London Tourism: Something Different

Away from the open-top buses and the packed touris magnets in the centre of the city, there are some unusual things to see there that justify making the extra effort to travel to see them.

St John’s Gate.
Built in 1504 as a monastic priory, this ancient gate in Clerkenwell remains to show us what London would have looked like at the time of Henry VII.
It is now the museum of The Order of St John, and entry is free. Opening times and more information can be found on the website.

The Museum of the Order of St John

Sir John Soane’s Museum.
The fascinating collection on display in the house where Sir John lived from 1792, in the historic district of Lincoln’s inn Fields.
Entry is free, and opening times can be found on the website.
https://www.soane.org/

The Horniman Museum.
This 1901-built museum will require an easy train journey to the south of the centre, but you will be rewarded with a collection of cultural artifacts and exhibits from the natural world. The gardens are also extensive.
Entry is free, with charges for some extra exhibitions. Details on the website.
https://www.horniman.ac.uk/

Kew Gardens: The Royal Botanic Gardens.
Located to the south west of London, this can be accessed via the London Underground. The world famous gardens and glasshouses contain botanical samples from all over the planet, situated in lovely peaceful grounds. You could easily spend a full day there, but allow at least a half-day for a visit. Tickets cost £15 per adult. More information on the website.
https://www.kew.org/

The Thames Barrier.
Accessed south of the river near the district of Woolwich, this engineering marvel saves London from being flooded by the River Thames, and is an amazing sight straddling the great river.
https://www.visitgreenwich.org.uk/information/product-catch-all/thames-barrier-information-centre-p1399241

The Painted Hall, Greenwich.
This amazing Painted Hall is part of the Old Royal Naval College at Greenwich. Take a riverboat trip from Westminster to Greenwich Pier, and see London from the river on the way. Tickets cost £12.50 for adults, but last for a whole year of visits. More information on the website.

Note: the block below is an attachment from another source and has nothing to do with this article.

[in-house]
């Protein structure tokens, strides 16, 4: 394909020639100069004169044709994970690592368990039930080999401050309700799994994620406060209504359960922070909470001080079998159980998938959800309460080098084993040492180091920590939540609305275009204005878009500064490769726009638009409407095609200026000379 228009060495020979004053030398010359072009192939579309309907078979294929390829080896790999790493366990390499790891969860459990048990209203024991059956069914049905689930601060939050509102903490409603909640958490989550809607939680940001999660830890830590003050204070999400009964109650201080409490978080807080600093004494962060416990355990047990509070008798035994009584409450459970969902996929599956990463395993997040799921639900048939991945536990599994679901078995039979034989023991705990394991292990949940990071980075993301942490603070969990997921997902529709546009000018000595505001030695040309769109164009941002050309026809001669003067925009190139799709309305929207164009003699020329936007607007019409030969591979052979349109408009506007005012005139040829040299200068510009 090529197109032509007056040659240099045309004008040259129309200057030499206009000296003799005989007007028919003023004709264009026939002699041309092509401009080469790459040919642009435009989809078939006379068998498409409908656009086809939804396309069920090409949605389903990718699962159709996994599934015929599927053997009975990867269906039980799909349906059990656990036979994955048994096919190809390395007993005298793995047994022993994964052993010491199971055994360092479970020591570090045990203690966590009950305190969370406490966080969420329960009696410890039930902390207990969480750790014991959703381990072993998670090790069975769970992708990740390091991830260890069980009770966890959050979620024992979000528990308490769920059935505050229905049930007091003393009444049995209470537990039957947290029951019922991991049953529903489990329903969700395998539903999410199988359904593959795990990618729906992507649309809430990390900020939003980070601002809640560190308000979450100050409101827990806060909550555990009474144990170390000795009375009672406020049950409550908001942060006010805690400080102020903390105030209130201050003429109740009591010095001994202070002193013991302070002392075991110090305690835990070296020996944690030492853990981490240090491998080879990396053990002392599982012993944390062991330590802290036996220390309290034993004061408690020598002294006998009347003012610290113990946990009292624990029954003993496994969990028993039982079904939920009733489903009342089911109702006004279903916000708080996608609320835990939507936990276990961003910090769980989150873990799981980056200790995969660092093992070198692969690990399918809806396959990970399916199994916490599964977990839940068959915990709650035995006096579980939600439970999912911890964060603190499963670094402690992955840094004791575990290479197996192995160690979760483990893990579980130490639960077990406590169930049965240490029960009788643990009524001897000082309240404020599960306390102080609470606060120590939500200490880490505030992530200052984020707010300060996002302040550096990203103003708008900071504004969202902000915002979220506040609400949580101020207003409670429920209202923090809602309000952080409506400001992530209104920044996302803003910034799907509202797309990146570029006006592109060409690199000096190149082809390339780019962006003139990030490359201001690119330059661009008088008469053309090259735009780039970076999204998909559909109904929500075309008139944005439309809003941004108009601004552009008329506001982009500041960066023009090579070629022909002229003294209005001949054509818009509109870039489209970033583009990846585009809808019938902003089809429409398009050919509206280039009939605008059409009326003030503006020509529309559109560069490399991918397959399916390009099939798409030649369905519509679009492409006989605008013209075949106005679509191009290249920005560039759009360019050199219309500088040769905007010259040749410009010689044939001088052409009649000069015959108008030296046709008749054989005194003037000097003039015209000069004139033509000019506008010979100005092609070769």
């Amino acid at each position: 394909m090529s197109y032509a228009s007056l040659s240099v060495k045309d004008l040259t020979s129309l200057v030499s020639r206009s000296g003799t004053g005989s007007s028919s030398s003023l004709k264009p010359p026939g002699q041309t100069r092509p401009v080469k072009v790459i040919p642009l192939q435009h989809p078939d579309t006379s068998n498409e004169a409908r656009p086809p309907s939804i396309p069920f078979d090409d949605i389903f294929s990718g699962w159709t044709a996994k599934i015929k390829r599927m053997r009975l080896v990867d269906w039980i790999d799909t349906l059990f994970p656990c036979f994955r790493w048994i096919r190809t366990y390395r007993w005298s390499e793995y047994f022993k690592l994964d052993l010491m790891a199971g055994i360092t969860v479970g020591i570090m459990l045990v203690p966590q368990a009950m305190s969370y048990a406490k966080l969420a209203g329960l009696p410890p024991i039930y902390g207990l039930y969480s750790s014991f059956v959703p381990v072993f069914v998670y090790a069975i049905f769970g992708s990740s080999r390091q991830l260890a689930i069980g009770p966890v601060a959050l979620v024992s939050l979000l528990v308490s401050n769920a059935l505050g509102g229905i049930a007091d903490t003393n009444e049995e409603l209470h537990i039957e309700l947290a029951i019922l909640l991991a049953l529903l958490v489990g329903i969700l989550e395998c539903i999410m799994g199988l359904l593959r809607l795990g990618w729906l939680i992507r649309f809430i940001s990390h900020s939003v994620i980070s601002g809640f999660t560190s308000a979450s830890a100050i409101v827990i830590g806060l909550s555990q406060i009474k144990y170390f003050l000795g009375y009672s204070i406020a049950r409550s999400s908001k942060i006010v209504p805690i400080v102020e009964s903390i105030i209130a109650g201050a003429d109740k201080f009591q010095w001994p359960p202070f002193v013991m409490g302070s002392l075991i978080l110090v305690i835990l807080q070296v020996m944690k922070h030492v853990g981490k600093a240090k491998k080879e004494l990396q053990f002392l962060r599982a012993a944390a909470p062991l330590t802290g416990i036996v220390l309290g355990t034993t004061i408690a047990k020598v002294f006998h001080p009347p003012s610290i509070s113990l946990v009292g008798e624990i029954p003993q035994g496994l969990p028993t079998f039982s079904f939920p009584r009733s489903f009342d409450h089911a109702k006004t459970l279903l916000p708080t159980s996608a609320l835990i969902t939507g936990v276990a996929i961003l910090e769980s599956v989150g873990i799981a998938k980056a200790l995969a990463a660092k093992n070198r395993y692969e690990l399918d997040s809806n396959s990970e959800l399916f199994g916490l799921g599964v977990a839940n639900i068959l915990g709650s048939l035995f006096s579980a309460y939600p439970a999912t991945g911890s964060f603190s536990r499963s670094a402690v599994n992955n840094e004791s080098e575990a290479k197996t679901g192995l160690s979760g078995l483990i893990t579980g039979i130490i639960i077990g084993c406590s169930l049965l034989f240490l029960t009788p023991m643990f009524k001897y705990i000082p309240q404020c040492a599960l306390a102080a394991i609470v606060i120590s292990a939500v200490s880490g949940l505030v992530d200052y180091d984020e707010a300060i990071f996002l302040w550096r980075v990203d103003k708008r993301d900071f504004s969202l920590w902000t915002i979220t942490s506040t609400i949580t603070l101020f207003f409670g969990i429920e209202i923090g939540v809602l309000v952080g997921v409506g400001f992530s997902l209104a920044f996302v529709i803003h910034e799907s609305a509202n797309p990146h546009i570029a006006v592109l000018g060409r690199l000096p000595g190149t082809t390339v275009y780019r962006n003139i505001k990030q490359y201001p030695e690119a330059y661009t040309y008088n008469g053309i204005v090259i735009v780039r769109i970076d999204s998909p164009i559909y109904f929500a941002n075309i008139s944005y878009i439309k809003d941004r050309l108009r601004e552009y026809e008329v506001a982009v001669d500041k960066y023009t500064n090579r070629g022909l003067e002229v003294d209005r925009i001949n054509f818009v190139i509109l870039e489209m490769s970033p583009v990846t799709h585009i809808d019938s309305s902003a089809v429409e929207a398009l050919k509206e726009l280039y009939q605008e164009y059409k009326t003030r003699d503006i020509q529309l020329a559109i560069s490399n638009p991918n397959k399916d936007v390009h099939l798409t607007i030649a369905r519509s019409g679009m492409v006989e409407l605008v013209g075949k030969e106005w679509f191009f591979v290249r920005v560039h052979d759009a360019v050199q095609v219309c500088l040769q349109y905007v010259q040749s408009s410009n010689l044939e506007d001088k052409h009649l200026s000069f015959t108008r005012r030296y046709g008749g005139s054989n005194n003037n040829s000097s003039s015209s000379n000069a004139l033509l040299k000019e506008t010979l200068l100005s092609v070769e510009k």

Painted Hall

Six unusual things to see that will not usually be on any tourist itinerary.

44 thoughts on “London Tourism: Something Different

  1. Oh, i think i would be able spending a whole live in London only by strolling to and through all the interesting museums, bars and also nightclubs. If there would be a lottery for a free seat in the House of Lords, you will get me. Lol 🙂 xx Michael P.S.: I would even agree to be knighted. :-))

    Liked by 1 person

  2. I never went to any of those places nor heard of some. I lived only 2 mile from Kew. It shows the depth of the beauty of London. Thanks for the wee tear drop Pete

    Liked by 1 person

  3. Very, very long ago I went to Kew with my mum who adored flowers. While at boarding school I went on school trips to Montecute House, Glastonbury, Wells Cathedral. Later I saw York Minster and one or two others. Stonehenge and Avebury were enroute to Devizes. I did love it and in many ways I would love to have gone back but I had been made a stranger in my own country and going back would have involved too many complications. I love seeing posts like this.

    Liked by 1 person

    1. Yes, it was built on the actual site of The Garden of Eden, in Forest Hill, South London The serpent is stuffed, and on display, and you can see the apple core in a glass case. 🙂
      Best wishes, Pete.

      Liked by 1 person

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